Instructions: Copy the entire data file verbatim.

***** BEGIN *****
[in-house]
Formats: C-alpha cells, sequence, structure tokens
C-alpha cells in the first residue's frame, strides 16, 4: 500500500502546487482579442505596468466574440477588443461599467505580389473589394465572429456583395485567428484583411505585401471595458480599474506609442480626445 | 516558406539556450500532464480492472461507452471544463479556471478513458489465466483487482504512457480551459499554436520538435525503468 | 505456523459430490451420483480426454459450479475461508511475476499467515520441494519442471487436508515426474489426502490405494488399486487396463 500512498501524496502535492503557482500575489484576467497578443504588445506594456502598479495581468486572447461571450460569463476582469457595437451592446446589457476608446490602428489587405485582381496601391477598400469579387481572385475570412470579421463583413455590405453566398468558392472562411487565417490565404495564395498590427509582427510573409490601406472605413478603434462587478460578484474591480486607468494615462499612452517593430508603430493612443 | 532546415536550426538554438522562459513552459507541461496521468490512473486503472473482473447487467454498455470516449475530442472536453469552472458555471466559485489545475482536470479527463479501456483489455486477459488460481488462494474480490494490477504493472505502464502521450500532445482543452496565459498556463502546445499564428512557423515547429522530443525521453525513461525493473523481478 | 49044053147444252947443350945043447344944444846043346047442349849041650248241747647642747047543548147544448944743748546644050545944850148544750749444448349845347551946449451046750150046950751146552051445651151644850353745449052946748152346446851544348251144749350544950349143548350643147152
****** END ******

[in-house]
Formats: C-alpha cells, sequence, structure tokens
C-alpha cells in the first residue's frame, strides 16, 4: 500500500502546487482579442505596468466574440477588443461599467505580389473589394465572429456583395485567428484583411505585401471595458480599474506609442480626445 | 516558406539556450500532464480492472461507452471544463479556471478513458489465466483487482504512457480551459499554436520538435525503468 | 505456523459430490451420483480426454459450479475461508511475476499467515520441494519442471487436508515426474489426502490405494488399486487396463 500512498501524496502535492503557482500575489484576467497578443504588445506594456502598479495581468486572447461571450460569463476582469457595437451592446446589457476608446490602428489587405485582381496601391477598400469579387481572385475570412470579421463583413455590405453566398468558392472562411487565417490565404495564395498590427509582427510573409490601406472605413478603434462587478460578484474591480486607468494615462499612452517593430508603430493612443 | 532546415536550426538554438522562459513552459507541461496521468490512473486503472473482473447487467454498455470516449475530442472536453469552472458555471466559485489545475482536470479527463479501456483489455486477459488460481488462494474480490494490477504493472505502464502521450500532445482543452496565459498556463502546445499564428512557423515547429522530443525521453525513461525493473523481478 | 49044053147444252947443350945043447344944444846043346047442349849041650248241747647642747047543548147544448944743748546644050545944850148544750749444448349845347551946449451046750150046950751146552051445651151644850353745449052946748152346446851544348251144749350544950349143548350643147152